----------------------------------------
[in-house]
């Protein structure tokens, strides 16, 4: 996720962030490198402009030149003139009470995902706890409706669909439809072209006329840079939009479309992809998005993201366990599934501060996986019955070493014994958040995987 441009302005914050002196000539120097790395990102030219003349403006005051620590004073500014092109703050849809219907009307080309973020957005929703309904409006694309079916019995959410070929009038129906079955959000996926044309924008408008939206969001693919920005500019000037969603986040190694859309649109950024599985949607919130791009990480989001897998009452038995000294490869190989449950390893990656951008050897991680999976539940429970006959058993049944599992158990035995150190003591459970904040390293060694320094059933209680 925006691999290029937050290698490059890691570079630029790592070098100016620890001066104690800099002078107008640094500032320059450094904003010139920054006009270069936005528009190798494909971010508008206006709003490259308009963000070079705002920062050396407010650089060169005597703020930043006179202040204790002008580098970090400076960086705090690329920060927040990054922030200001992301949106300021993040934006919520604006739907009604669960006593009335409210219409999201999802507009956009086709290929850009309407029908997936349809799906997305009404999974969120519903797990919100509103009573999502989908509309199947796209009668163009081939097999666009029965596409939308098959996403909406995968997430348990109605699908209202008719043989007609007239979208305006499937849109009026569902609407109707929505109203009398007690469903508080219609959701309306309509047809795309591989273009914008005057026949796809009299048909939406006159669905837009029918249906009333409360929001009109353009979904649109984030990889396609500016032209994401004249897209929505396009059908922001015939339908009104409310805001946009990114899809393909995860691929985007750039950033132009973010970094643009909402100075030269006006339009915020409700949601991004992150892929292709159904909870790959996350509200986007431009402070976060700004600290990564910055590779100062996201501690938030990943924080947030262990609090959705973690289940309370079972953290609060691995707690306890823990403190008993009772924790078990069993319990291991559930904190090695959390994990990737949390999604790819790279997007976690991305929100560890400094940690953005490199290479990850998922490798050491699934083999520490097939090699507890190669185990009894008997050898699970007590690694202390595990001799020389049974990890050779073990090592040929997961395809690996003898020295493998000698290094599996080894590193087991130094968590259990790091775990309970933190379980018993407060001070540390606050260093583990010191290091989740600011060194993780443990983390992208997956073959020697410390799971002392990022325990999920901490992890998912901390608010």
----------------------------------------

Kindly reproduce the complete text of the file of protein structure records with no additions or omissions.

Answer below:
[in-house]
């Protein structure tokens, strides 16, 4: 996720962030490198402009030149003139009470995902706890409706669909439809072209006329840079939009479309992809998005993201366990599934501060996986019955070493014994958040995987 441009302005914050002196000539120097790395990102030219003349403006005051620590004073500014092109703050849809219907009307080309973020957005929703309904409006694309079916019995959410070929009038129906079955959000996926044309924008408008939206969001693919920005500019000037969603986040190694859309649109950024599985949607919130791009990480989001897998009452038995000294490869190989449950390893990656951008050897991680999976539940429970006959058993049944599992158990035995150190003591459970904040390293060694320094059933209680 925006691999290029937050290698490059890691570079630029790592070098100016620890001066104690800099002078107008640094500032320059450094904003010139920054006009270069936005528009190798494909971010508008206006709003490259308009963000070079705002920062050396407010650089060169005597703020930043006179202040204790002008580098970090400076960086705090690329920060927040990054922030200001992301949106300021993040934006919520604006739907009604669960006593009335409210219409999201999802507009956009086709290929850009309407029908997936349809799906997305009404999974969120519903797990919100509103009573999502989908509309199947796209009668163009081939097999666009029965596409939308098959996403909406995968997430348990109605699908209202008719043989007609007239979208305006499937849109009026569902609407109707929505109203009398007690469903508080219609959701309306309509047809795309591989273009914008005057026949796809009299048909939406006159669905837009029918249906009333409360929001009109353009979904649109984030990889396609500016032209994401004249897209929505396009059908922001015939339908009104409310805001946009990114899809393909995860691929985007750039950033132009973010970094643009909402100075030269006006339009915020409700949601991004992150892929292709159904909870790959996350509200986007431009402070976060700004600290990564910055590779100062996201501690938030990943924080947030262990609090959705973690289940309370079972953290609060691995707690306890823990403190008993009772924790078990069993319990291991559930904190090695959390994990990737949390999604790819790279997007976690991305929100560890400094940690953005490199290479990850998922490798050491699934083999520490097939090699507890190669185990009894008997050898699970007590690694202390595990001799020389049974990890050779073990090592040929997961395809690996003898020295493998000698290094599996080894590193087991130094968590259990790091775990309970933190379980018993407060001070540390606050260093583990010191290091989740600011060194993780443990983390992208997956073959020697410390799971002392990022325990999920901490992890998912901390608010």